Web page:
One of the funniest scenes of the show is a bit where two of the maintenance workers tasked with establishing a lunar colony, played by alt-comedy stars Chris Gethard and Aparna Nancherla, ask Dr. Mallory about the specifics of their mission. The two bounce off of each other with questions like, “Which moon are we going to?,” “Are we expected to breed?,” and “When is Christmas on the moon?” Gethard and Nancherla deliver the jokes with an intense sincerity, which Malkovich answers with resigned frustration. It’s the first exchange that made me laugh out loud, and embodies Space Force at its best, most ridiculous self.
The show is less capable as a political parody, where its only point seems to be “Boy, this president sure has some dumb ideas, huh?” Though explicitly based on an initiative pushed by the current administration, President Trump is never mentioned by name. Instead, the writers make wink-wink-nudge-nudge references that are too obvious to be funny. “POTUS wants to make some changes,” announces the secretary of defense, “He’s tweeting about it in five minutes.”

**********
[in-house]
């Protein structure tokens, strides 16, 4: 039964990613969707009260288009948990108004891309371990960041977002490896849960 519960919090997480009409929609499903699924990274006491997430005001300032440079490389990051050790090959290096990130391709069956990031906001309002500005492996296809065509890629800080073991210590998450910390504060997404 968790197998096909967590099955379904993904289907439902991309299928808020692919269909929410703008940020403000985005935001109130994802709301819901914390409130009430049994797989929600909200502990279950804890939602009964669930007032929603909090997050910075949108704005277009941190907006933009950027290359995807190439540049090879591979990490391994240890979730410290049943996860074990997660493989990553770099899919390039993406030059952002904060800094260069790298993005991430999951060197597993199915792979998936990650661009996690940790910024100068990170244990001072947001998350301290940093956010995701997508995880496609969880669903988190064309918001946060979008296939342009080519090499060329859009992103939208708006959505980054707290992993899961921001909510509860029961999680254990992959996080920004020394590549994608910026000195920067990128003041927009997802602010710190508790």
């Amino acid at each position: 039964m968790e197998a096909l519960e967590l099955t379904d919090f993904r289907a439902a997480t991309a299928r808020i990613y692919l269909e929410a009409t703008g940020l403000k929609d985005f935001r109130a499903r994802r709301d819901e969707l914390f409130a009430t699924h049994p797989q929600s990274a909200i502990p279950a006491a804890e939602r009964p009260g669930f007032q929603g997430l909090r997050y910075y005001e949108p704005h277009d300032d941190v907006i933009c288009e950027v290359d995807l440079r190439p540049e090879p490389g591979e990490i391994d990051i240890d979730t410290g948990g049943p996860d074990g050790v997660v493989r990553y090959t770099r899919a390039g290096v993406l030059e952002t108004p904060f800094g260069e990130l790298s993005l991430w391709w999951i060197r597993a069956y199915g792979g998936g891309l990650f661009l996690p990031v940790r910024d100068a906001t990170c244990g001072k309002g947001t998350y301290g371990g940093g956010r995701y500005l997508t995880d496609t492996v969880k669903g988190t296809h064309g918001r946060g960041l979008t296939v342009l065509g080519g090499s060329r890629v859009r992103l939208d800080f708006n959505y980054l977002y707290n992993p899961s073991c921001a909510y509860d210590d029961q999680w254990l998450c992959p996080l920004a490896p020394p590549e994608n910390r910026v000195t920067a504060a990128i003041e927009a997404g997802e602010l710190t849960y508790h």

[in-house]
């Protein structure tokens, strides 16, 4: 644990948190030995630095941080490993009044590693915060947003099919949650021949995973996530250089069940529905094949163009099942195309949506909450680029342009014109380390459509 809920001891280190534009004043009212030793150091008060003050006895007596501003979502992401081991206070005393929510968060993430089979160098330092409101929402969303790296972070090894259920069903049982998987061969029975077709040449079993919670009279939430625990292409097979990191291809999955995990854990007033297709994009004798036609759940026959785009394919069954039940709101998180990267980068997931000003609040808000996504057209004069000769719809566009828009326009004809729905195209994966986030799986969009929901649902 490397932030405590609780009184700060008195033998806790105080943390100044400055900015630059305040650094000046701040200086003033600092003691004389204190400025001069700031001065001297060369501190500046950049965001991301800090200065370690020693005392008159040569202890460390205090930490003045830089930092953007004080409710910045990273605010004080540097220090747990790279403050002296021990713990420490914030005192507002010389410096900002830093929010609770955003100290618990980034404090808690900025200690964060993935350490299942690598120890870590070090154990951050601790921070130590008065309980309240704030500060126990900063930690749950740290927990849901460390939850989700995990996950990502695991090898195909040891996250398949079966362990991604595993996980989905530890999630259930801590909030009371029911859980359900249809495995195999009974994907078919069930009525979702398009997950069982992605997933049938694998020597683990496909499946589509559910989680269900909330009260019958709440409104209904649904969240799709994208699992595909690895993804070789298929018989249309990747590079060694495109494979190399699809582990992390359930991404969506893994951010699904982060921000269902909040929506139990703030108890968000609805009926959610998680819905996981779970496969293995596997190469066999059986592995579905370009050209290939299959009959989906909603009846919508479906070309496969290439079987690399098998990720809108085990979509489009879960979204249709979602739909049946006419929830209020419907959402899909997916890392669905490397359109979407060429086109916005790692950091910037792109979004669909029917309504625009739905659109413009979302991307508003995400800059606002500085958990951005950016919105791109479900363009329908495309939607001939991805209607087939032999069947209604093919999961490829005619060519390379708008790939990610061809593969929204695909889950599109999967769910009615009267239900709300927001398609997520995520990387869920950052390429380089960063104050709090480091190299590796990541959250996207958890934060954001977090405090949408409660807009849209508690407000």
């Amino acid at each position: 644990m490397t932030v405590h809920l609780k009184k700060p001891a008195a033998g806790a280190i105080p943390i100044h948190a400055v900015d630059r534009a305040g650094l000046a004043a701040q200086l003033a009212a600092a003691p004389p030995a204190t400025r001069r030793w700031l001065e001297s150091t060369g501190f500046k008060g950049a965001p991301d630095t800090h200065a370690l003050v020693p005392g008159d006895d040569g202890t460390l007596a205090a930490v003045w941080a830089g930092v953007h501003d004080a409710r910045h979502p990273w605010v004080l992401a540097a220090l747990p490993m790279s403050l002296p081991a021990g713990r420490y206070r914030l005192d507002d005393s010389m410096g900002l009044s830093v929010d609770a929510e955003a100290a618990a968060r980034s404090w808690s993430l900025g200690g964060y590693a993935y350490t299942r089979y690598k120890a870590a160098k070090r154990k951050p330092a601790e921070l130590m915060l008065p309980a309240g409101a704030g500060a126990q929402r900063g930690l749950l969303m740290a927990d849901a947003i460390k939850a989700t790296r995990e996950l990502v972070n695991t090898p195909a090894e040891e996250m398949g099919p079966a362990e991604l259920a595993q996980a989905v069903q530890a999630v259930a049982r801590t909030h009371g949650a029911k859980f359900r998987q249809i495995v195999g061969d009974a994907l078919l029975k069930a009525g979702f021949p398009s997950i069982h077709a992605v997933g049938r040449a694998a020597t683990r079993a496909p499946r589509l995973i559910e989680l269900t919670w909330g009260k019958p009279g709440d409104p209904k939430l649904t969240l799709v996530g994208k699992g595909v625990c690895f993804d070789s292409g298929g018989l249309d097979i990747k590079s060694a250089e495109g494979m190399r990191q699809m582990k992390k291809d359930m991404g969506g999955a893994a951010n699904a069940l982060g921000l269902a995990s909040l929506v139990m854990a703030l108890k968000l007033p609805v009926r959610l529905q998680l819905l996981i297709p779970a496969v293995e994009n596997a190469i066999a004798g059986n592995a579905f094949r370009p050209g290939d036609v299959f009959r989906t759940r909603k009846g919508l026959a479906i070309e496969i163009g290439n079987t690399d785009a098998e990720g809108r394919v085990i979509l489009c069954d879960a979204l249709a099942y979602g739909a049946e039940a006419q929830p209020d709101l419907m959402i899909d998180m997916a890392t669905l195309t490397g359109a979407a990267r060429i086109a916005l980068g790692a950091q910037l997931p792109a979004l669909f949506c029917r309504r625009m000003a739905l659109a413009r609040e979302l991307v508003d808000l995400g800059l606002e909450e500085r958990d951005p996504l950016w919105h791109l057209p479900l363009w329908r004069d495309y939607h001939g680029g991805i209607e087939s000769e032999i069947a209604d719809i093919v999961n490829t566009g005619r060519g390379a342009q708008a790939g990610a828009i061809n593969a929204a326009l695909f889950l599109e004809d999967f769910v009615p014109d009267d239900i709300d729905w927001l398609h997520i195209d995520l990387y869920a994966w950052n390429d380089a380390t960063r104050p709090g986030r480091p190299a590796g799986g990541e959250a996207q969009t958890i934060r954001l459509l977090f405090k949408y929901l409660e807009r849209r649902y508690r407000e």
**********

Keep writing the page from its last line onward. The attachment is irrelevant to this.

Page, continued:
While Trump never appears, and is only obliquely referenced, Space Force directly parodies other famous names, but to what ultimate point is unclear. In one episode, Kaitlin Olson (It’s Always Sunny In Philadelphia) guest stars as an entrepreneur obviously based off of Elizabeth Holmes, the Theranos founder charged with fraud. While Olson does an eerily good impression of Holmes’ intense affect, the character doesn’t serve any larger story purpose or comment meaningfully on the entrepreneur or Theranos. Likewise, an Alexandria Ocasio-Cortez analogue is referred to as “the angry young congresswoman,” but the show doesn’t decide if the categorization is condescendingly reductive or bitingly accurate.